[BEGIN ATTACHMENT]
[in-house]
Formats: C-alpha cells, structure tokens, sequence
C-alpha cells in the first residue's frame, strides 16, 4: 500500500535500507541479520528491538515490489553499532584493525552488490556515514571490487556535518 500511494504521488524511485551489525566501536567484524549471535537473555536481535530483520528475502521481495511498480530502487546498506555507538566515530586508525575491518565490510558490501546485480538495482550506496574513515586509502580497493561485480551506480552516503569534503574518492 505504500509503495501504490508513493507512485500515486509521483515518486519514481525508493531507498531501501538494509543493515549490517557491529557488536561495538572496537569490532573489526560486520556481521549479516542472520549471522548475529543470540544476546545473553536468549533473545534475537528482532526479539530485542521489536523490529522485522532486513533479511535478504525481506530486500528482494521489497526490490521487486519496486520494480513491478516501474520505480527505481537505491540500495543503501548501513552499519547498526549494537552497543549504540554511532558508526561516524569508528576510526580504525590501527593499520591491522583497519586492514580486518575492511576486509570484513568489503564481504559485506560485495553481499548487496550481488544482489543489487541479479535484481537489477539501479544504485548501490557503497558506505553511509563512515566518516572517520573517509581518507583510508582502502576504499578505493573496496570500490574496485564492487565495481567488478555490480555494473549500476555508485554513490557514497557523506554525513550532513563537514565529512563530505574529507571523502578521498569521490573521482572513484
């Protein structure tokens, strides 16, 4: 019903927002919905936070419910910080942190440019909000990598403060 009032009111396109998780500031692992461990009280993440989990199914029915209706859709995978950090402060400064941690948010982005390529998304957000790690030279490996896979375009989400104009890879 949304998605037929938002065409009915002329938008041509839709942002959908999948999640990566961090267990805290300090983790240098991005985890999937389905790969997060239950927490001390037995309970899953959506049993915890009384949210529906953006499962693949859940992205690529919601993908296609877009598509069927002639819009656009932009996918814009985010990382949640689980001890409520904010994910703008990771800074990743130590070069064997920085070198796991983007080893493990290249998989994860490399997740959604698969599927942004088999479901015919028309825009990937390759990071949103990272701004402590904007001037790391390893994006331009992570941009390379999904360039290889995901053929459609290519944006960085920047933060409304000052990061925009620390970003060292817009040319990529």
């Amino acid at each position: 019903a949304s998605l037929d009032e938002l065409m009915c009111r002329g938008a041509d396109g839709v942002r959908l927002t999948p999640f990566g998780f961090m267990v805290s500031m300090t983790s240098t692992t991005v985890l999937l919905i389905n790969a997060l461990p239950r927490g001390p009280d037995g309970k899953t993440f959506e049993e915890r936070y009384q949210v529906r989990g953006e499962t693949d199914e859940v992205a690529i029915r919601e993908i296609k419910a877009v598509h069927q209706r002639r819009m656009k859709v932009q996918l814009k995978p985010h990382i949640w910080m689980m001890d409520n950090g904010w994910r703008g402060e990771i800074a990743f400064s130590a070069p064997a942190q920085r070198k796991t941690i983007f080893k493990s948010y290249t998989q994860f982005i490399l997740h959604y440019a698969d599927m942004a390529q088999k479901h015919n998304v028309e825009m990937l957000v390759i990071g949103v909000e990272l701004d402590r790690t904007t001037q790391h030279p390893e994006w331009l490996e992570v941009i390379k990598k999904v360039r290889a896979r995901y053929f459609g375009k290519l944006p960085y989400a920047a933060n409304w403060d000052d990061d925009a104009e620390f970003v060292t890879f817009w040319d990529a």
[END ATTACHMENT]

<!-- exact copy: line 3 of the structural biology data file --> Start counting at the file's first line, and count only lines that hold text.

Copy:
C-alpha cells in the first residue's frame, strides 16, 4: 500500500535500507541479520528491538515490489553499532584493525552488490556515514571490487556535518 500511494504521488524511485551489525566501536567484524549471535537473555536481535530483520528475502521481495511498480530502487546498506555507538566515530586508525575491518565490510558490501546485480538495482550506496574513515586509502580497493561485480551506480552516503569534503574518492 505504500509503495501504490508513493507512485500515486509521483515518486519514481525508493531507498531501501538494509543493515549490517557491529557488536561495538572496537569490532573489526560486520556481521549479516542472520549471522548475529543470540544476546545473553536468549533473545534475537528482532526479539530485542521489536523490529522485522532486513533479511535478504525481506530486500528482494521489497526490490521487486519496486520494480513491478516501474520505480527505481537505491540500495543503501548501513552499519547498526549494537552497543549504540554511532558508526561516524569508528576510526580504525590501527593499520591491522583497519586492514580486518575492511576486509570484513568489503564481504559485506560485495553481499548487496550481488544482489543489487541479479535484481537489477539501479544504485548501490557503497558506505553511509563512515566518516572517520573517509581518507583510508582502502576504499578505493573496496570500490574496485564492487565495481567488478555490480555494473549500476555508485554513490557514497557523506554525513550532513563537514565529512563530505574529507571523502578521498569521490573521482572513484